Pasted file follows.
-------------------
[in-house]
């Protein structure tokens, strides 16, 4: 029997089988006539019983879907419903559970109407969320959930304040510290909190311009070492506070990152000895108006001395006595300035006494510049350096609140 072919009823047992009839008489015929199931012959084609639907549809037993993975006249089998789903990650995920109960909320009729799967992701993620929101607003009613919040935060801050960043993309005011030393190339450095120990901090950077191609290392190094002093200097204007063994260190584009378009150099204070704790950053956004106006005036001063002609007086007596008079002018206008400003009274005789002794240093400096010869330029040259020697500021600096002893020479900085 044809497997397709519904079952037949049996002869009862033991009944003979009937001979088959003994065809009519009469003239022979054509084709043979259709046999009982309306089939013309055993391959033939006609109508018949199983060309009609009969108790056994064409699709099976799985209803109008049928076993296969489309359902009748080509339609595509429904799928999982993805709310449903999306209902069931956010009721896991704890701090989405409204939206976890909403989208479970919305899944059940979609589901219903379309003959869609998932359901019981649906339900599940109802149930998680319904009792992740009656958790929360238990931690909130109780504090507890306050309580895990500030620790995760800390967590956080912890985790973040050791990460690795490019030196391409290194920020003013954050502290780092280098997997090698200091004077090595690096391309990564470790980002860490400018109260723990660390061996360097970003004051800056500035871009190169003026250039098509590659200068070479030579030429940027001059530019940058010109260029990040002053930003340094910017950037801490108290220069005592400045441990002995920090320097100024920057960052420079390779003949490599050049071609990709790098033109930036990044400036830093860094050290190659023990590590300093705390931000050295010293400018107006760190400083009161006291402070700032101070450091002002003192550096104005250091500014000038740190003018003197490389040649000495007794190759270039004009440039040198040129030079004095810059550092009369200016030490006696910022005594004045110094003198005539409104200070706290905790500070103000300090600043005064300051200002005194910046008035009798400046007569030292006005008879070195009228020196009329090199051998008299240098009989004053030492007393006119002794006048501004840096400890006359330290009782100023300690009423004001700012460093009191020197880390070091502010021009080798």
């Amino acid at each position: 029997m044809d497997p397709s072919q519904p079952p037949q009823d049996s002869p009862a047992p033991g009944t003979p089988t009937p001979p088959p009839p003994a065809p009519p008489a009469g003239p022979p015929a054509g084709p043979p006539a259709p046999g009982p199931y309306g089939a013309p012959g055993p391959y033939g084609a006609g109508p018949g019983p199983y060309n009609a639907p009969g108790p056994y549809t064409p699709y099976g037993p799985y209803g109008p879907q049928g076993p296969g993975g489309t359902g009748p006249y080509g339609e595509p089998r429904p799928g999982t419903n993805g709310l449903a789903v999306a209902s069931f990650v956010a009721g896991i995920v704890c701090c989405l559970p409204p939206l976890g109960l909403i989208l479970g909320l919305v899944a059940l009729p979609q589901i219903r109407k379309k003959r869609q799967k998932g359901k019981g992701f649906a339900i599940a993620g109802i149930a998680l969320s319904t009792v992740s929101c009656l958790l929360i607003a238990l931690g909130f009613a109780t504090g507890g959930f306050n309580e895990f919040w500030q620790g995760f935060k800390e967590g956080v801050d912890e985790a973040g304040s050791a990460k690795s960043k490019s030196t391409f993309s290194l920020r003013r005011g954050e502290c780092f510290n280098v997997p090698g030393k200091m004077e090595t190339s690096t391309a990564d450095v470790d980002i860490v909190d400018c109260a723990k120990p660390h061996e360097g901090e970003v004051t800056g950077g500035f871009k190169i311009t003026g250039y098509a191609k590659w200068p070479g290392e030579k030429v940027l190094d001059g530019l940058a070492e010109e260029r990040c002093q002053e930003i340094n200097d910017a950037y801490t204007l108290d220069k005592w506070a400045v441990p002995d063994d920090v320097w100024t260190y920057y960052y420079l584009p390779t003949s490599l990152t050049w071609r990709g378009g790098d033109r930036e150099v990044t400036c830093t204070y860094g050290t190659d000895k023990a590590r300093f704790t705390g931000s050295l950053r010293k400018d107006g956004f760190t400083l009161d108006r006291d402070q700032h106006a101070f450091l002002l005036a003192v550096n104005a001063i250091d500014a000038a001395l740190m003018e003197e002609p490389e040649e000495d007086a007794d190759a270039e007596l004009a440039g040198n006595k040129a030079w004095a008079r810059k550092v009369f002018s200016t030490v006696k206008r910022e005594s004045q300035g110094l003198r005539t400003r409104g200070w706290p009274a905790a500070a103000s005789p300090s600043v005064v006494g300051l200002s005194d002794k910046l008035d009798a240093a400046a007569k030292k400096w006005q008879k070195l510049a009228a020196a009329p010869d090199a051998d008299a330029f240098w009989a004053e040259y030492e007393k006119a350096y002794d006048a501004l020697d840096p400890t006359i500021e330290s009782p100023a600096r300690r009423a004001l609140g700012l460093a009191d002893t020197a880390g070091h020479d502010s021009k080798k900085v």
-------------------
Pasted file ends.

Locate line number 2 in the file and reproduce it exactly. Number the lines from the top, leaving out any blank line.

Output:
């Protein structure tokens, strides 16, 4: 029997089988006539019983879907419903559970109407969320959930304040510290909190311009070492506070990152000895108006001395006595300035006494510049350096609140 072919009823047992009839008489015929199931012959084609639907549809037993993975006249089998789903990650995920109960909320009729799967992701993620929101607003009613919040935060801050960043993309005011030393190339450095120990901090950077191609290392190094002093200097204007063994260190584009378009150099204070704790950053956004106006005036001063002609007086007596008079002018206008400003009274005789002794240093400096010869330029040259020697500021600096002893020479900085 044809497997397709519904079952037949049996002869009862033991009944003979009937001979088959003994065809009519009469003239022979054509084709043979259709046999009982309306089939013309055993391959033939006609109508018949199983060309009609009969108790056994064409699709099976799985209803109008049928076993296969489309359902009748080509339609595509429904799928999982993805709310449903999306209902069931956010009721896991704890701090989405409204939206976890909403989208479970919305899944059940979609589901219903379309003959869609998932359901019981649906339900599940109802149930998680319904009792992740009656958790929360238990931690909130109780504090507890306050309580895990500030620790995760800390967590956080912890985790973040050791990460690795490019030196391409290194920020003013954050502290780092280098997997090698200091004077090595690096391309990564470790980002860490400018109260723990660390061996360097970003004051800056500035871009190169003026250039098509590659200068070479030579030429940027001059530019940058010109260029990040002053930003340094910017950037801490108290220069005592400045441990002995920090320097100024920057960052420079390779003949490599050049071609990709790098033109930036990044400036830093860094050290190659023990590590300093705390931000050295010293400018107006760190400083009161006291402070700032101070450091002002003192550096104005250091500014000038740190003018003197490389040649000495007794190759270039004009440039040198040129030079004095810059550092009369200016030490006696910022005594004045110094003198005539409104200070706290905790500070103000300090600043005064300051200002005194910046008035009798400046007569030292006005008879070195009228020196009329090199051998008299240098009989004053030492007393006119002794006048501004840096400890006359330290009782100023300690009423004001700012460093009191020197880390070091502010021009080798």